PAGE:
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Friday25 July 2014

Steven Byrne - University of Strathclyde

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The project is a response developed from investigations of how architecture might react to rising sea levels with particuIar focuson coastal Bangladesh where flooding is already a major concern.

Judges’ comments

The jury applauded the ambition and seriousness with which the project sought to operate within the economic and technical possibilities of the site. Brian Vermeulen said: “The scheme communicated a highly complex scenario through a series of legible diagrams and models and was ably supported by extensive research.”

Student Statement

The project developed from investigations of how architecture might respond to rising sea levels. After initial investigations into sites in northern Europe and the Gulf of Mexico, I focused my attention on coastal Bangladesh where flooding is already a major concern.

This is a consequence of the combination of two factors: the seasonal meltwater that flows from the Himalayas and the economic hardship that prevents adequate investment in appropriate defences. Following a visit where I met local NGO workers and students at BRAC University, I developed a strategy for mass production of indigenous resources, such as shrimp, seaweed and bamboo - which are currently farmed only on a small scale - in order generate income to allow investment in a flood defence infrastructure.

The final project presented models for large-scale shrimp, seaweed and bamboo farming and a restructured village where the historic centre is retained and a system of banks and floating houses introduced to allow homes to remain dry while water is captured for shrimp farming as the floods recede.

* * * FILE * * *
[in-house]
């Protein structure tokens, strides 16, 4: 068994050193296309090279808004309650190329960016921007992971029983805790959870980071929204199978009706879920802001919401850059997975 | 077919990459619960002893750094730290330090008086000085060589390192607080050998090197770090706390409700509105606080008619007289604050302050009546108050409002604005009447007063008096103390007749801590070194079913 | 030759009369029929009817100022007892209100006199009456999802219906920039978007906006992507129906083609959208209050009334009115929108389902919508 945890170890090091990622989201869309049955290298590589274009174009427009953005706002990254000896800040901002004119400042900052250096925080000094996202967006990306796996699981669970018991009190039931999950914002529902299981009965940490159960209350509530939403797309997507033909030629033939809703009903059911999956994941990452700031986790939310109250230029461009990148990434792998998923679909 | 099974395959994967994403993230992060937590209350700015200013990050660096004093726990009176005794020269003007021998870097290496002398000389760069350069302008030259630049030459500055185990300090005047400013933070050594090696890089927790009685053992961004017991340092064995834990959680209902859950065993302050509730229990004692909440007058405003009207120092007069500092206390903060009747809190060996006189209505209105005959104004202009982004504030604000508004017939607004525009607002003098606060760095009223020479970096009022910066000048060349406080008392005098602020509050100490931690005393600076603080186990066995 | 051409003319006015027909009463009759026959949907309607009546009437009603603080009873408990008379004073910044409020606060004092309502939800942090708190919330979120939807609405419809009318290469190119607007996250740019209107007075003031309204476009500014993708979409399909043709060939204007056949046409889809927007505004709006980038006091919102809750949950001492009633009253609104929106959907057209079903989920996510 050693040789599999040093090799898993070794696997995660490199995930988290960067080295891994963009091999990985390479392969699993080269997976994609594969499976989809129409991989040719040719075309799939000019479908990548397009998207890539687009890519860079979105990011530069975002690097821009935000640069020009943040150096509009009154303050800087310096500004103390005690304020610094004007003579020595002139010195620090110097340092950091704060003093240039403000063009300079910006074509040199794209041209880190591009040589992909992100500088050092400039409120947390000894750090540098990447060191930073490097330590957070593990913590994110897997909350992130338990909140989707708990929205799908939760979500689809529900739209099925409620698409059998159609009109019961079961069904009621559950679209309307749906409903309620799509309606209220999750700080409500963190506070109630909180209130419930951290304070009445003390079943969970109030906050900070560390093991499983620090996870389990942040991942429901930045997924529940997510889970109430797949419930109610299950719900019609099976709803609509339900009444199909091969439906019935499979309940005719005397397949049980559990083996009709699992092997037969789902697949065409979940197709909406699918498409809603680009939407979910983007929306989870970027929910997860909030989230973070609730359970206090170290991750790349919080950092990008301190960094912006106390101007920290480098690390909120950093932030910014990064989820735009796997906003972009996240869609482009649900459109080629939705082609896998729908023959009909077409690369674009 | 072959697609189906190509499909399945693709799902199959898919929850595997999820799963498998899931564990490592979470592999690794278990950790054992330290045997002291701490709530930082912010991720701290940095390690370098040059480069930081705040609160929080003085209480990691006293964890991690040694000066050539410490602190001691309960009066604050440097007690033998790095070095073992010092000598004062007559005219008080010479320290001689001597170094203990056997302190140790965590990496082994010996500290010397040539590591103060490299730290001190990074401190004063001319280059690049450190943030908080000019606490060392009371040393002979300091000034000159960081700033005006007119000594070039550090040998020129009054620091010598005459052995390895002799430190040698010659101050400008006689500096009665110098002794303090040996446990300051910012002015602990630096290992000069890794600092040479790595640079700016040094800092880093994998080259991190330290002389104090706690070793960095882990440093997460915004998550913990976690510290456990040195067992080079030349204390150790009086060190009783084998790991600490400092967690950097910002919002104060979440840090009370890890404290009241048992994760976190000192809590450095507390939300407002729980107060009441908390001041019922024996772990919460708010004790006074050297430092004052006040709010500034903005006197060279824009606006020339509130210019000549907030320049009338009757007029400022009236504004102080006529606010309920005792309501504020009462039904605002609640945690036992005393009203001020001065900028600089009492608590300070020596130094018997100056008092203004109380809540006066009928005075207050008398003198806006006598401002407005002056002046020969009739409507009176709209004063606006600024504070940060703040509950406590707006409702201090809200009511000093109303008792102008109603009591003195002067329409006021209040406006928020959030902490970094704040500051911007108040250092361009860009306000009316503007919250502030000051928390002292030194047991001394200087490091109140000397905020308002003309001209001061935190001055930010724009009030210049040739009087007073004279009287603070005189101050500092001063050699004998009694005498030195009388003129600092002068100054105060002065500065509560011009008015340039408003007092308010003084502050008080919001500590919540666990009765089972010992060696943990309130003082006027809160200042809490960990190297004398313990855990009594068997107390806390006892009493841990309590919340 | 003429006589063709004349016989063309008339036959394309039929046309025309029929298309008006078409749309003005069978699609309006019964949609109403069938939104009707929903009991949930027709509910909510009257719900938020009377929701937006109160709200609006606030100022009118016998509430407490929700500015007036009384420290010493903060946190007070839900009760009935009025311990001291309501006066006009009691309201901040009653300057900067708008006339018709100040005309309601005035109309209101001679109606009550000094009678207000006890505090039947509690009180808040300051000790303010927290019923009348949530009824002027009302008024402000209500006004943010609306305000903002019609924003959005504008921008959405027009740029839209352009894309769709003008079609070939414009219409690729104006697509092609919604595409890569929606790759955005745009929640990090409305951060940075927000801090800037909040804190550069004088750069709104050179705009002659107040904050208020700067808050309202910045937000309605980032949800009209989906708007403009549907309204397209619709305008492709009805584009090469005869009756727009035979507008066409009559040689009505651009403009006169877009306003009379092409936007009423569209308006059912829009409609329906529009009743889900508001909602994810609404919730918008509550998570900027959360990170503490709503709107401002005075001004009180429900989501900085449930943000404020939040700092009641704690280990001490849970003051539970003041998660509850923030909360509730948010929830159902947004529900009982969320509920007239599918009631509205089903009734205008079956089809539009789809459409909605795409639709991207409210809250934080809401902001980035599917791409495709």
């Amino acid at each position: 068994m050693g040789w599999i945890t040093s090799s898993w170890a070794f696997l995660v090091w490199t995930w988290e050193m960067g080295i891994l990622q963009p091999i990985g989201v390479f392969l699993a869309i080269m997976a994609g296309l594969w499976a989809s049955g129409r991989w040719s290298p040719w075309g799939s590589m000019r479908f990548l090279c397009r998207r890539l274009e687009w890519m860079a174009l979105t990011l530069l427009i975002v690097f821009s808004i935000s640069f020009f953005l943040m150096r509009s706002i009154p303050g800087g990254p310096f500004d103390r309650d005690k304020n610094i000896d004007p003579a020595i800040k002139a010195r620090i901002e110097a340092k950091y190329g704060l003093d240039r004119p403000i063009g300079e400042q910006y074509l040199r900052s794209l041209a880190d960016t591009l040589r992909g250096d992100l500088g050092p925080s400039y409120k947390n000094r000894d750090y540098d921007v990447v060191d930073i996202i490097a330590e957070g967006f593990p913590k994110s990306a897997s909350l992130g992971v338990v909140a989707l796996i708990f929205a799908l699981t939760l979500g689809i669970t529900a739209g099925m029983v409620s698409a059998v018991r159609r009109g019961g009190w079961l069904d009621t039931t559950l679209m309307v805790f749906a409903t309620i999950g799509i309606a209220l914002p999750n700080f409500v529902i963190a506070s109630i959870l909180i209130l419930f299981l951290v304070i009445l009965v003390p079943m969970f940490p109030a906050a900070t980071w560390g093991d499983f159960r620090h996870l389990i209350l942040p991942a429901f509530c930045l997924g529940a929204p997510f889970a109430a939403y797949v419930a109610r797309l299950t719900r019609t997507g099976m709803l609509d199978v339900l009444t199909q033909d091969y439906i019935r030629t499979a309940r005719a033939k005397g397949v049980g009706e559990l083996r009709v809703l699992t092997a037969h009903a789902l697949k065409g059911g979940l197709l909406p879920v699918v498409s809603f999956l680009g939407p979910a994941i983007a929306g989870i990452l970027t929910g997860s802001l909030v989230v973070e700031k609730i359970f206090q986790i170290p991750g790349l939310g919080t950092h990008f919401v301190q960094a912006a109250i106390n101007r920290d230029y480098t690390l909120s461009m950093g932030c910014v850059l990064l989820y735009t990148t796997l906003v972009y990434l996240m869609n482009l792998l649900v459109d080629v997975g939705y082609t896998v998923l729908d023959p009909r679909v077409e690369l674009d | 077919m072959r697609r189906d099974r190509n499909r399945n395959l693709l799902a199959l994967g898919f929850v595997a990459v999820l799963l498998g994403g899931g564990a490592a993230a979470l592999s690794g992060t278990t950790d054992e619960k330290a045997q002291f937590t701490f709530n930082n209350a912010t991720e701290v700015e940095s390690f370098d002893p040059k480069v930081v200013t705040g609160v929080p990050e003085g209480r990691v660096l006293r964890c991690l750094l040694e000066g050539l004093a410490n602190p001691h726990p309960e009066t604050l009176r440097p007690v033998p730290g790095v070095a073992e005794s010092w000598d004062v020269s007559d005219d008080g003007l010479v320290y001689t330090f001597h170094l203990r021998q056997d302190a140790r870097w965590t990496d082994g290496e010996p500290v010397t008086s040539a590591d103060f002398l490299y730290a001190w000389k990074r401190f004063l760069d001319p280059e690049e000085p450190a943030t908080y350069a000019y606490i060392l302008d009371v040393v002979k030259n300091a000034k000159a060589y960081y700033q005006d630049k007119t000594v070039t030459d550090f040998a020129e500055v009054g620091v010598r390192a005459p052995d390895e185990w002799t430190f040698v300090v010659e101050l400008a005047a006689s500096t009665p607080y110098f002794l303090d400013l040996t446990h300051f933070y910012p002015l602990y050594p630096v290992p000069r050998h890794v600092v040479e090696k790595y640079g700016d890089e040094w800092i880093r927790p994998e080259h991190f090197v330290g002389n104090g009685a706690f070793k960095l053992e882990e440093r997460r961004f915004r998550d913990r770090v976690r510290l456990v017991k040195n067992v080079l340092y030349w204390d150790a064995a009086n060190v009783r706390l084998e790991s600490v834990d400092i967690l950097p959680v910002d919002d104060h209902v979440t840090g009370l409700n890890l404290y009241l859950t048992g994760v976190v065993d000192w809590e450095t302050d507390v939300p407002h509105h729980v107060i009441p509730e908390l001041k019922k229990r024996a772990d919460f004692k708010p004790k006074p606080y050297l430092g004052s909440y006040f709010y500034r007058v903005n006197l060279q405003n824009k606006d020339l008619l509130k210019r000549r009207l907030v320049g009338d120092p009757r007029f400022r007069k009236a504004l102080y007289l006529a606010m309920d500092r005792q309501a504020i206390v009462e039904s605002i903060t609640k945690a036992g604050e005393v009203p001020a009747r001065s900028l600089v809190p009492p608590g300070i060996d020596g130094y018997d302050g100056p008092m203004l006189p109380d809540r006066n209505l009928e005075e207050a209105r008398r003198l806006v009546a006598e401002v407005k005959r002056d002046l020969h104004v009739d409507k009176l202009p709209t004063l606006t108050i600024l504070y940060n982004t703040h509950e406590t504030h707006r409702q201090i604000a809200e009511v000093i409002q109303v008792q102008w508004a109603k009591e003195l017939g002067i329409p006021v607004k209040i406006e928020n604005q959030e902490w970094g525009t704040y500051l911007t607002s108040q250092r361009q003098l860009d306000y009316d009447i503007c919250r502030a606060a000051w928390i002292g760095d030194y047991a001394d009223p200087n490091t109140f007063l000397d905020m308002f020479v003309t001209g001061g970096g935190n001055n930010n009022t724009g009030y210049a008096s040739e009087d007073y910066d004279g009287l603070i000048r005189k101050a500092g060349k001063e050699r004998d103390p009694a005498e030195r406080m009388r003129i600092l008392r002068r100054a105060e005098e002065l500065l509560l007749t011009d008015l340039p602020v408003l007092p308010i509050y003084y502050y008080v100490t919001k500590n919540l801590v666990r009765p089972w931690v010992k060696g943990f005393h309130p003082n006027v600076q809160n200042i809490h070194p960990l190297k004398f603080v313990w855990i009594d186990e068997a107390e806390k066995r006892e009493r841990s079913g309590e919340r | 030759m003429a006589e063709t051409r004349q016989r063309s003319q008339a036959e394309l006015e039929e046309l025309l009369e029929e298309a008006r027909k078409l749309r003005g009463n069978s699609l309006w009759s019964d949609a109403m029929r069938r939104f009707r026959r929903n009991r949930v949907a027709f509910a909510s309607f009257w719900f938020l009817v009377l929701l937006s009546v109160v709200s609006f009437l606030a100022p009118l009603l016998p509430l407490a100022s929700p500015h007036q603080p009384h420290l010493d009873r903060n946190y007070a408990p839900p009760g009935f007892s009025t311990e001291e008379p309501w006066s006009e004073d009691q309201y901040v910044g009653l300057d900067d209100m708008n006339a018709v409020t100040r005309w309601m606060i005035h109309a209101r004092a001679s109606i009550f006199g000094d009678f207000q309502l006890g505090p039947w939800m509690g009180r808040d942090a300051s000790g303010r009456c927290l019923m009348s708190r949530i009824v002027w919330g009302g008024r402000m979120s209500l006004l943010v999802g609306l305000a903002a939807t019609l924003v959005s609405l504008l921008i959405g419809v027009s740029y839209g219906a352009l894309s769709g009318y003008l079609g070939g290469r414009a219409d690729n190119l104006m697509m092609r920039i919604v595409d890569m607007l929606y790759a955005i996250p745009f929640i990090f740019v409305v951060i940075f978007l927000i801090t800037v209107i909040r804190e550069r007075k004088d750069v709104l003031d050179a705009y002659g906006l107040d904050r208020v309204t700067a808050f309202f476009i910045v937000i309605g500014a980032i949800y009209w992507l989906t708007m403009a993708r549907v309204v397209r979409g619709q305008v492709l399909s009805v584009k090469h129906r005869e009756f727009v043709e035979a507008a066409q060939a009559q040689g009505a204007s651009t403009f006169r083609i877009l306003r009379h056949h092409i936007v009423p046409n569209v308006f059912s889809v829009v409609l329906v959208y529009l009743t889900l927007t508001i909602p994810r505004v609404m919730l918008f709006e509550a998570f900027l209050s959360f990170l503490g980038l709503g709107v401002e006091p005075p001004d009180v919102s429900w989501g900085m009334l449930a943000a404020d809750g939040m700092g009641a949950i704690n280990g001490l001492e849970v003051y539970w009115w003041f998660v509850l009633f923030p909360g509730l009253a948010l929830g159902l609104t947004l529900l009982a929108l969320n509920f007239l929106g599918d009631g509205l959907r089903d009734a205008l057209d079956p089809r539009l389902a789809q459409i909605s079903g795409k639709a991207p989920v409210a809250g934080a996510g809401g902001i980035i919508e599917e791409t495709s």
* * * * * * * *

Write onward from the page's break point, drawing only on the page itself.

The jury applauded the project’s ambition and the seriousness with which it sought to operate within the economic and technical possibilities of the chosen site. Brian Vermeulen said, “the scheme communicated a highly complex scenario through a series of legible diagrams and models and was ably supported by the student’s extensive research.”

Tutor Statement

Steven’s thesis investigations began by exploring how architecture can respond to rising sea levels. After initially looking at low-lying areas within Northern Europe or the Gulf of Mexico, Steven realised that a more pertinent area for exploration was Bangladesh, where the problem of flooding is made extremely acute by a combination of factors: The majority of the country is prone to seasonal and long lasting flooding caused predominantly by the rivers that flow from the Himalayas and economic realities prevent adequate investment in flood defence and appropriate architectural solutions.

Having established the ’site’, Steven proceeded to explore Bangladesh in terms of the local, national and international context and to make contact with NGOs working in the region that are exploring similar issues. Steven fund raised to allow a 2 week visit where he met local NGO workers, students at BRAC university and explored urban and rural situations.

Steven’s major innovation was in developing a strategy for mass production of indigenous resources, such as shrimp, seaweed and bamboo (currently farmed on a small scale), in order to generate income to allow investment in restructuring the villages to brace against flooding.

Steven’s final propositions present models for large-scale shrimp, seaweed and bamboo farming and a restructured village where the historic centre is retained and a systems of banks and floating houses allow homes to remain dry while water is captured for shrimp farming as the floods recede.

Ewan Imrie & David Beat
5th year studio tutors

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